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In June 2014, flexible working requests became a universal right. Anyone with 26 weeks of continuous employment can now ask to work flexibly for any reason. The repercussions for small businesses, in which each employee may be vital to day-to-day operations, could be significant. Continue…

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Good publicity can help to propel your small business to another level. Sadly many small businesses don’t make any effort to get any press coverage because they think it’s impossibly difficult to do so.

However, it is really simple to get free publicity for your business. In fact, the reason that many businesses get it wrong is because they try to over-complicate things. Here are the five powerful and unbreakable rules you must follow when trying to get free publicity for your business:
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The second instalment of our two-part guide to writing a business plan for business angels, examines each of the main chapters in detail, highlighting the areas that need particular attention if you are to successfully attract funding from a business angel or private investor. Continue…

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This guide has been written for ByteStart by John Courtney of Beer & Partners Ltd.

There are many books on writing business plans – all the banks provide a handy checklist for example. Yet business plans should always be written with the audience in mind. This guide is therefore aimed at helping you put your message across to one particularly critical audience – the business angel.

We see nearly 2000 plans a year and we know what our angel investors are looking for; more importantly perhaps we also know the pitfalls and howlers to be avoided. Continue…

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“Networking is always important when it’s real, and it’s always useless when it’s fake.” – Seth Godin

When I decided to investigate how some of the most successful networkers operated both online and offline, I was desperate to know the “differences”.

Some of the greatest teachers of our time encourage their followers to look for the distinctions in life – the greater your knowledge of these distinctions, the greater your capability to deal with life’s challenges.

Interestingly, regardless of whether the experts I interviewed were using offline events, clubs and conferences to build their networks, or whether they were joining digital communities and groups online, their actions were underpinned by the same operating principles and many of the same activities.

From interviews with leading business experts, I’ve identified their Top 10 tips for networking success. I’ve called them the “Magic 10″ because they kept appearing in interview after interview, seemingly from out of nowhere. If you can integrate these tips into everything you do, you will have a thriving business network in no time. Continue…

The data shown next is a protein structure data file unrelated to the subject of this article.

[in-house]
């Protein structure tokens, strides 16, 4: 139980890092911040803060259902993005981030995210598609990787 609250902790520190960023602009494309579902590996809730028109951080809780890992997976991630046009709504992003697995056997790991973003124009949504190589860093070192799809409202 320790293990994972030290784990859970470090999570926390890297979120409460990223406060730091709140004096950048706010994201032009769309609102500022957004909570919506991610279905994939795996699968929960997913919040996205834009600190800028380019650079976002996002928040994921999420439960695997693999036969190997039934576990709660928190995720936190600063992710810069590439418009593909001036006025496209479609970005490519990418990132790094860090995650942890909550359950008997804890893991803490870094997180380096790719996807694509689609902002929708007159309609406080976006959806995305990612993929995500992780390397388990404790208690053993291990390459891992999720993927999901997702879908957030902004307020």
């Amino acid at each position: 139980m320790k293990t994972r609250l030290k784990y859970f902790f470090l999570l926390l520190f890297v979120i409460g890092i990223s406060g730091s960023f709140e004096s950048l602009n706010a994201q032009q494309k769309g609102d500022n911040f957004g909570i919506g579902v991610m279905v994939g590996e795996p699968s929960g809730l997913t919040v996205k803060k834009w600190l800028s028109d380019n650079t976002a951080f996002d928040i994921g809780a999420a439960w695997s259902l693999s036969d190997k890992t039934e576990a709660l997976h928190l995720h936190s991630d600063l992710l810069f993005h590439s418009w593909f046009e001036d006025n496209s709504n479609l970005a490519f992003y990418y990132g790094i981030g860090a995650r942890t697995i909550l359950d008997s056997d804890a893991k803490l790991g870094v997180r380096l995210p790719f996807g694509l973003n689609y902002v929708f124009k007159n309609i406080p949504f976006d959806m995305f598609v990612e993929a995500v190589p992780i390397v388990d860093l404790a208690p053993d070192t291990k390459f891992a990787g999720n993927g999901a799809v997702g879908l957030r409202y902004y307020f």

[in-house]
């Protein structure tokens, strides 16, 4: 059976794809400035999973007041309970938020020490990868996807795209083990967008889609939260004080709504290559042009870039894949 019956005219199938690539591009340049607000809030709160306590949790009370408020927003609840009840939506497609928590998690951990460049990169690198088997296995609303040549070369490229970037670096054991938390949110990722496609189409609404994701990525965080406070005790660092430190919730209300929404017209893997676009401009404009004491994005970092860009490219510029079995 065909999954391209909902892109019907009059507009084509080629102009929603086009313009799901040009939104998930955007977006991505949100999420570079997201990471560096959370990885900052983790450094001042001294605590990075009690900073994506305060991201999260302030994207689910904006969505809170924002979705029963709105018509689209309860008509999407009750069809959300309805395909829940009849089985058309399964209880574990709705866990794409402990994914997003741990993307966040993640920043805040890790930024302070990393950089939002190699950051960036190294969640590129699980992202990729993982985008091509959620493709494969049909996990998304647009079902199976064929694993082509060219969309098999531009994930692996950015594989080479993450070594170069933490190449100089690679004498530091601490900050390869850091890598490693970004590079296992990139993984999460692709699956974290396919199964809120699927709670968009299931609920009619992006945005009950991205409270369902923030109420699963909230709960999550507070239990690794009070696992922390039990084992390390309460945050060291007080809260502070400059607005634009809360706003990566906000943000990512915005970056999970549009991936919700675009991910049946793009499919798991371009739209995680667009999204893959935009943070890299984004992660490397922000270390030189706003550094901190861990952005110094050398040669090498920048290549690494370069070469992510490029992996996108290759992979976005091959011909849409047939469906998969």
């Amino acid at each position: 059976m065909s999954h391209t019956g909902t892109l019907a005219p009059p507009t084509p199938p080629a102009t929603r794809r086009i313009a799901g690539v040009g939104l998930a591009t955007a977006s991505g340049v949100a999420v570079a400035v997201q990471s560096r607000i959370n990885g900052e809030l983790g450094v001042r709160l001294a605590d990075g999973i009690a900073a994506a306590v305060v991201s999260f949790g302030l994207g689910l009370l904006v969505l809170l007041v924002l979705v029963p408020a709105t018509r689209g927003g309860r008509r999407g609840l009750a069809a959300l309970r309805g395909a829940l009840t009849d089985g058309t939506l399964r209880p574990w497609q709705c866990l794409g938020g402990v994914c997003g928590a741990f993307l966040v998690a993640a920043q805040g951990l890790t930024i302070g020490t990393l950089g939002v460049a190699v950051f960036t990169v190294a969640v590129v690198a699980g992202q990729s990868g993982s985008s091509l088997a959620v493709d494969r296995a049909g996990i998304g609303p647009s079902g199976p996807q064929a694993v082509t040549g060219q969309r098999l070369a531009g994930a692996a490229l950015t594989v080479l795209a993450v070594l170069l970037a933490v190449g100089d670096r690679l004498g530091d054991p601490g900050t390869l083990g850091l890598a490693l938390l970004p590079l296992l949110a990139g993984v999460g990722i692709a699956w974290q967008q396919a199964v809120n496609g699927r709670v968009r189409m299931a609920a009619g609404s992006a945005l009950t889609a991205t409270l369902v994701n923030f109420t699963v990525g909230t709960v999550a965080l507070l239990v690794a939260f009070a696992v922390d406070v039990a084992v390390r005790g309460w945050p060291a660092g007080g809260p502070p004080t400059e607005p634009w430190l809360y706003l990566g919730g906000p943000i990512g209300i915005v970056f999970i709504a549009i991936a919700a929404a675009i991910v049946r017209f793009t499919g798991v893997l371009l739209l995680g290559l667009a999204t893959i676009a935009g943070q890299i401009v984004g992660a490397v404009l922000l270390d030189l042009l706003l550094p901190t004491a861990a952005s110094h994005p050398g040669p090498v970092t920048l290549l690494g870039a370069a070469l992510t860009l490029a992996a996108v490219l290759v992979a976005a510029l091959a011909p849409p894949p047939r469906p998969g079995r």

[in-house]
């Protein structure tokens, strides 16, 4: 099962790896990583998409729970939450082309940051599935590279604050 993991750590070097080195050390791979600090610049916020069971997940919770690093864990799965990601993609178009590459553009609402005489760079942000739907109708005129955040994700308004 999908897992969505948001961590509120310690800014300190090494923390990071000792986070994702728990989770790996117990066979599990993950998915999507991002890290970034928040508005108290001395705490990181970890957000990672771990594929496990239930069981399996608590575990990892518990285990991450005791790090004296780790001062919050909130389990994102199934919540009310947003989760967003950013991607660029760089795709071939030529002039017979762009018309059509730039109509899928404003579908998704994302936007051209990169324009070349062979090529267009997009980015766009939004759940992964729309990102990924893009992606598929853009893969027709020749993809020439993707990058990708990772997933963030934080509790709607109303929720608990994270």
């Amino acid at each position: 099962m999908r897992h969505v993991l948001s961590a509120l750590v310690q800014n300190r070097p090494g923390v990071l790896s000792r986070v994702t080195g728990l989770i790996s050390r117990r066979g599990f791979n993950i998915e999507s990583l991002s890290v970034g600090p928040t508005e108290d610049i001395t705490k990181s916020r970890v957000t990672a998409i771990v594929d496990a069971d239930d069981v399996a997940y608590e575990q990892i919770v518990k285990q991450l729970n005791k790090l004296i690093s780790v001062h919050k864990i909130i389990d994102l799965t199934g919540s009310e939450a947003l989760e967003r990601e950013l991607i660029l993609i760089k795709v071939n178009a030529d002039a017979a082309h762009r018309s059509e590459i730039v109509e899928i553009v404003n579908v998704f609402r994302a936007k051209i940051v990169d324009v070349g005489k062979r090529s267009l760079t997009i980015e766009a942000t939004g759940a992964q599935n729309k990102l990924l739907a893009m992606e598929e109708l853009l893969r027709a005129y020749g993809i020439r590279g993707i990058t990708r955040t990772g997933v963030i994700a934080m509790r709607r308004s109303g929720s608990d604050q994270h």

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Most small business owners have an opinion on networking. For every person who enjoys and values it – you’ll find another who visibly shudders at the mere mention of the word.

But why does networking seem to polarise small business owners? Is it a massive untapped opportunity, or is it an uncomfortable evening in the company of strangers and cocktail sausages?
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The path from initial interest to confirmed sale hardly ever runs smoothly, especially in today’s tough marketplace.

Even though the buds of economic recovery are finally beginning to surface, failing to close is still a growing issue; a recent Silent Edge study has shown that only 49% of businesses are successfully closing deals, and that’s not the only problem. Continue…

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International bodies seem to be falling over themselves to upgrade their growth forecasts for the UK. The IMF recently hiked its predictions to 2.9% this year and the OECD to 3.2%. This is all good news. But what does it mean for business owners?

An interesting phenomenon occurs as economies race out of deep recessions; there is a rush for new and innovative products as buyers and consumers seek radical new solutions. This comes at exactly the time many companies are still in ‘recession mode’; blinkered, inwardly focused and slow, so creates a great opportunity for nimble and brave businesses. Continue…

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Public liability insurance will protect your business if you cause an injury to a member of the public, or property belonging to another business or individual.

You should consider taking out public liability insurance if members of the public visit you at your place of work, or if you perform work at places of work owned by third parties. Continue…

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Becoming a sole trader is the simplest way to get your new business off the ground.

Once you have told HMRC of your intention to become self employed, you can start trading immediately, subject to any industry-specific licences you might need.

As a sole trader, you will have complete control over your business and finances. You can adapt quickly to any changes in your business, without having to concern yourself with a great deal of bureaucracy.